For 108 years now the dike has blocked tides and seawater from the 1100-acre estuary upstream. Nevertheless, most of the organic matter that accumulated within this expansive wetland over thousands of years remains.
Meanwhile, oxygen-rich Cape Cod Bay water, which would normally flood the river and creeks on every high tide, is greatly restricted by the dike at Chequesset Neck Road.
In summer, decomposition of this organic matter puts a serious strain on the river's dissolved oxygen budget. Indeed, during periods of low light for photosynthetic oxygen production, i.e. nighttime or cloudy weather, the river can be poised for complete oxygen depletion; the latter has been observed since at least the mid-1980s, accompanied by fish kills, in 1985 wiping out the entire juvenile river herring run when they attempted to journey from the kettle ponds to the sea. This has likely been going on for the past 100-plus years, severely damaging aquatic habitat throughout the flood plain, and perhaps explaining the apparent abundance of nuisance mosquitoes. Mosquito larvae and pupae don't require dissolved oxygen (they breathe air) and thrive in the absence of predatory estuarine fish.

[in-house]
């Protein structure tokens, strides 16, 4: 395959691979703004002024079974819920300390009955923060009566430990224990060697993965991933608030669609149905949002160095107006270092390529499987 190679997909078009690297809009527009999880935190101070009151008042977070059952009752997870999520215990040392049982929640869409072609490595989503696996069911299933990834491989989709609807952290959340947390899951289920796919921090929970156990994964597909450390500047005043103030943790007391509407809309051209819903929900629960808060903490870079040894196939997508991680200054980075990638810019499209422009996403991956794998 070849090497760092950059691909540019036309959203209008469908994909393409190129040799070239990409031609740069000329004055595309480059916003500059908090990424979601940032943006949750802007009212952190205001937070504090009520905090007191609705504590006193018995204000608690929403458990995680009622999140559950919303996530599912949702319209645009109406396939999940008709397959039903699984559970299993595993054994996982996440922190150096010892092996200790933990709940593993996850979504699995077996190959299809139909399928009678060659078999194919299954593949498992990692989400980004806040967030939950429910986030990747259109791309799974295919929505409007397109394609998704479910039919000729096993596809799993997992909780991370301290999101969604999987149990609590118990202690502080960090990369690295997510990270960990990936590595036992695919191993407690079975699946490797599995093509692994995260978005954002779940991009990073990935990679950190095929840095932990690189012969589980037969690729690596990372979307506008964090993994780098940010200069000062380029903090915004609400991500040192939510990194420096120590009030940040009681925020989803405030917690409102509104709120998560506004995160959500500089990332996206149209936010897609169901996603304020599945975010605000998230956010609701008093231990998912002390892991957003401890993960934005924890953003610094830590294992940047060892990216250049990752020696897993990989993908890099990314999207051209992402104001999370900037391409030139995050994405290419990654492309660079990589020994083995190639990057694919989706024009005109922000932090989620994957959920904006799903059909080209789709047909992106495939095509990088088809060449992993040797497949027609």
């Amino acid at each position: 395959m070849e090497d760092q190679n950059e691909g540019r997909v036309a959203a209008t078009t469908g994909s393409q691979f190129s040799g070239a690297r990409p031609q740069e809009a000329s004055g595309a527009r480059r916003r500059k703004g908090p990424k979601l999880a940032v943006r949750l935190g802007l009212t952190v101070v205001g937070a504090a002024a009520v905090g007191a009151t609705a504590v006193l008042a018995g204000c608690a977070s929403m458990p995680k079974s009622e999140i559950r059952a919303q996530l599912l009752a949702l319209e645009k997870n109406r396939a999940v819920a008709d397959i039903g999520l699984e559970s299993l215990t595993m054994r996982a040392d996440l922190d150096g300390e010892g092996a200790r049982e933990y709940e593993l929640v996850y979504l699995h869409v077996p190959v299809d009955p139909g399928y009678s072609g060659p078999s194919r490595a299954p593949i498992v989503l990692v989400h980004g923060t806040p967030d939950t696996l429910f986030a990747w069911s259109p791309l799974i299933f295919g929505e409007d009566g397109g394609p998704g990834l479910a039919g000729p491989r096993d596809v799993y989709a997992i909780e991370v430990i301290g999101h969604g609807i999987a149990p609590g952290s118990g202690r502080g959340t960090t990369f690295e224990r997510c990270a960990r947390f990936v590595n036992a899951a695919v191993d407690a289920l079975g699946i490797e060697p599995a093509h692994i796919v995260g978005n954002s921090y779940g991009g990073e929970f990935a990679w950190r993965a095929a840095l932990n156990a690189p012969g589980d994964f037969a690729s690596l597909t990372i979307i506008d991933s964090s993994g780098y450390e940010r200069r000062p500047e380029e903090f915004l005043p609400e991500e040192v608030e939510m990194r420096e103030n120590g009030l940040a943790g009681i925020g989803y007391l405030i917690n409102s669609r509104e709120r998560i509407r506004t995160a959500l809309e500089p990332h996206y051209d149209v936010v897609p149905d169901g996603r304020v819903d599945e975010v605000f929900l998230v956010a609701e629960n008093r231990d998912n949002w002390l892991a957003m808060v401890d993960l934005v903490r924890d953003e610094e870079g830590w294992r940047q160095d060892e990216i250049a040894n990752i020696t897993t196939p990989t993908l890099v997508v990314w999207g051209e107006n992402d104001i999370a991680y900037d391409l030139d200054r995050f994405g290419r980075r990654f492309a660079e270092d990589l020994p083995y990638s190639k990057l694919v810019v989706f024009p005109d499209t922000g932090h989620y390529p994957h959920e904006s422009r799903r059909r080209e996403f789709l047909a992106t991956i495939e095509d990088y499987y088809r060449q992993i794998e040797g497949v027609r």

The graph below shows dissolved oxygen trends from last summer (2016), collected by the US Geological Survey. The yellow box encompasses the concentration range that is chronically stressful to fish and other aquatic animals that "breathe water"; the red box marks the range that is acutely lethal to aquatic life. Oxygen varies with tides: the little bit of seawater that enters the river at high tide boosts dissolved oxygen, but during every low tide oxygen plummets as the water column becomes dominated by oxygen-depleted river water.
The second graph shows very recent data. On nearly every low tide in summer the river water becomes highly stressful to fish and other aquatic animals. (Imagine being in a room without air.) The problem will continue, quietly and lethally, until the river is re-connected with the marine environment.